Today's Paper Digital FAQ Obits River Valley Democrat-Gazette Newsletters NWA Vaccine Information NWA Screening Sites Virus Interactive Map Coronavirus FAQ Crime Razorback Sports Today's Photos Puzzles

Judge rejects block on anti-bias law

Fayetteville civil rights law takes effect after judge denies injunction by Dan Holtmeyer | November 7, 2015 at 3:15 a.m.

FAYETTEVILLE -- The city's Uniform Civil Rights Protection ordinance will go into effect today after a Washington County circuit judge on Friday denied ordinance opponents' request to stay implementation of the law and prevent its enforcement while their lawsuit continues.

Circuit Judge Doug Martin ruled that the Protect Fayetteville ballot question committee and other ordinance opponents failed to show the law would cause irreparable harm to them if enforced and failed to show they had a "reasonable probability" of winning their lawsuit on its merits, two tests for issuing an injunction.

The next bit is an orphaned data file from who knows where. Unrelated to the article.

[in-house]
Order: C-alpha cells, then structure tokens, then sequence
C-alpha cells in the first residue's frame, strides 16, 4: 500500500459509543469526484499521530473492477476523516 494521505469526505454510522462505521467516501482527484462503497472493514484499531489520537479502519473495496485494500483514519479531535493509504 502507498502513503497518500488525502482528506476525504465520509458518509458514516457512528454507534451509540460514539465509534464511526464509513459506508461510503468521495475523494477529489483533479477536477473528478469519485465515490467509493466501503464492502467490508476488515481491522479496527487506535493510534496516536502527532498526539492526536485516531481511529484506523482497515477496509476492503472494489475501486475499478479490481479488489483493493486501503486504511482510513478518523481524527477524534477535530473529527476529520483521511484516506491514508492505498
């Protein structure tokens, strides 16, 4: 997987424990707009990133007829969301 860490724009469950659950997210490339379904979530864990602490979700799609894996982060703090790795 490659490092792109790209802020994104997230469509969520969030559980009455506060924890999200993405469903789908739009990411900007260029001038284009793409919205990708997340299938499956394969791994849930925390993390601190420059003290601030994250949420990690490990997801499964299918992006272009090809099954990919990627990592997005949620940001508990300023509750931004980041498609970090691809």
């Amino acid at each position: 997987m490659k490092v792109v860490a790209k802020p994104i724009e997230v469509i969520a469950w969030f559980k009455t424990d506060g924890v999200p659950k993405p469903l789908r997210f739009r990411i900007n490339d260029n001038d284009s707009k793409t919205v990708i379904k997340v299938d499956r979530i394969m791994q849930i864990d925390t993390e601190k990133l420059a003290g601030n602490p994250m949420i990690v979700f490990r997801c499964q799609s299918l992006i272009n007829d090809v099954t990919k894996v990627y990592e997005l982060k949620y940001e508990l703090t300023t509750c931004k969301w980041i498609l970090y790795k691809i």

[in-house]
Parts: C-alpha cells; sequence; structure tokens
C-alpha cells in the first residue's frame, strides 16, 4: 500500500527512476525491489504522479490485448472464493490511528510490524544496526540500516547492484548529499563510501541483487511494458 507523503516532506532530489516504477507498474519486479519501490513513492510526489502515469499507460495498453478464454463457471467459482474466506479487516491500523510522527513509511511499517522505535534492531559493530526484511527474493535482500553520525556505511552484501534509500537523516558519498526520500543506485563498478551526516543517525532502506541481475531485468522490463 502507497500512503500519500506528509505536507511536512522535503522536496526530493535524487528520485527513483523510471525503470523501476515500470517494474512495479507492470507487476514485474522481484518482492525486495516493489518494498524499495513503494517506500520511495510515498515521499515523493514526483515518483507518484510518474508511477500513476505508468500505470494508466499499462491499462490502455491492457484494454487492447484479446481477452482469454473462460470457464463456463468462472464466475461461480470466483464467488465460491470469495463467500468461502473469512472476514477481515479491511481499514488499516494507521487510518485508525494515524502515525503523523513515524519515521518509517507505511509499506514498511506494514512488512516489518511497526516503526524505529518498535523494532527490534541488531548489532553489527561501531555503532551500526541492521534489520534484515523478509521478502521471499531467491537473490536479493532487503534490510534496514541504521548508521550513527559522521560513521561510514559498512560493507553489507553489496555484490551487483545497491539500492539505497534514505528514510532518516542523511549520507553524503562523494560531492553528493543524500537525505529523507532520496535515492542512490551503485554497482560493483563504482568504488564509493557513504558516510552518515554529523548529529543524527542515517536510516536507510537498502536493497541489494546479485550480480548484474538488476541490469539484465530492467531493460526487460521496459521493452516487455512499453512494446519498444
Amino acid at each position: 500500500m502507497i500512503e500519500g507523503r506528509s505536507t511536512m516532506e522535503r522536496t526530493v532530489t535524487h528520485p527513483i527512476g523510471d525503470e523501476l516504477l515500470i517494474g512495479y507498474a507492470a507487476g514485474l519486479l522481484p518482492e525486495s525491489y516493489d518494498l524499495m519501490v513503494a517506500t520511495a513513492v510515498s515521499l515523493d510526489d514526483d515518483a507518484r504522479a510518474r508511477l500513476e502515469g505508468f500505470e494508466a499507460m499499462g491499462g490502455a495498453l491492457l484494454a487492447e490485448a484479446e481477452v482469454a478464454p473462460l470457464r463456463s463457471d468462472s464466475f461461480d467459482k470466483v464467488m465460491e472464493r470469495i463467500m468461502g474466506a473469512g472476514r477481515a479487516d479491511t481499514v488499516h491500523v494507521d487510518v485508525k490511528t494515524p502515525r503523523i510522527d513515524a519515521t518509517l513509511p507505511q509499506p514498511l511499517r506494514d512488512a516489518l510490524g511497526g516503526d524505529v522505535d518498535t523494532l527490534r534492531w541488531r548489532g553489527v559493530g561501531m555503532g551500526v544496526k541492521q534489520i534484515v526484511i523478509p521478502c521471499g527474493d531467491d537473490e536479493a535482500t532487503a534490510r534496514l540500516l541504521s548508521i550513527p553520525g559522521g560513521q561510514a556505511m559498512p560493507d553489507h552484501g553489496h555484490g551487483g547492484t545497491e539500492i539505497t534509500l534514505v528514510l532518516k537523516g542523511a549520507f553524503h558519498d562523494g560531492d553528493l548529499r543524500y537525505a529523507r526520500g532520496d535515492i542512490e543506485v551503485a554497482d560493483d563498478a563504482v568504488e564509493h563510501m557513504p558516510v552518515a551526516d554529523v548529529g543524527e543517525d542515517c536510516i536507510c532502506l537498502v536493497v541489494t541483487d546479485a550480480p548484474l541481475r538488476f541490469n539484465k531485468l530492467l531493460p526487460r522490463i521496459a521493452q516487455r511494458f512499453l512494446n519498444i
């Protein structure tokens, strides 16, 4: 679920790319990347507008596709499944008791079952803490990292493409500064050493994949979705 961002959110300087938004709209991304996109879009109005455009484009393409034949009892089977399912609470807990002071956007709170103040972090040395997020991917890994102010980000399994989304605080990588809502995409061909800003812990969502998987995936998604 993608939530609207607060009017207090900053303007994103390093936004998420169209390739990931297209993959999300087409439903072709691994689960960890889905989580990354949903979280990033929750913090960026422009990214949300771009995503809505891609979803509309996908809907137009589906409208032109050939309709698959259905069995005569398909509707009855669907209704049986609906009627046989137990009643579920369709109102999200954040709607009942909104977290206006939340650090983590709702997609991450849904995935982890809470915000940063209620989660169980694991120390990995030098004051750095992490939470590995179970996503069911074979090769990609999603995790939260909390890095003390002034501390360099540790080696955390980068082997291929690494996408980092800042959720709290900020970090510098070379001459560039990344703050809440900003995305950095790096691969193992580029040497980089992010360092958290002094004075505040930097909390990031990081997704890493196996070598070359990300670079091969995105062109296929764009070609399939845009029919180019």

Meeting information

Fayetteville Civil Rights Commission

• When: 5:30 p.m. Monday

• Where: Room 111, City Administration Building, 113 W. Mountain St.

• On the agenda: Choosing a chairperson and determining which members get shortened terms in order to stagger the commission’s turnover.

Source: Fayetteville City Attorney’s Office

The broader lawsuit, attempting to get the civil-rights law tossed out completely, continues in Martin's court with another hearing set for next month.

"I think it's an excellent sign that Protect Fayetteville's complaint doesn't have any legal teeth to it," Danielle Weatherby, an assistant law professor at the University of Arkansas and member of the pro-ordinance For Fayetteville group, said of Friday's ruling. "It's hopefully an indication of what the court thinks of the merits of the complaint."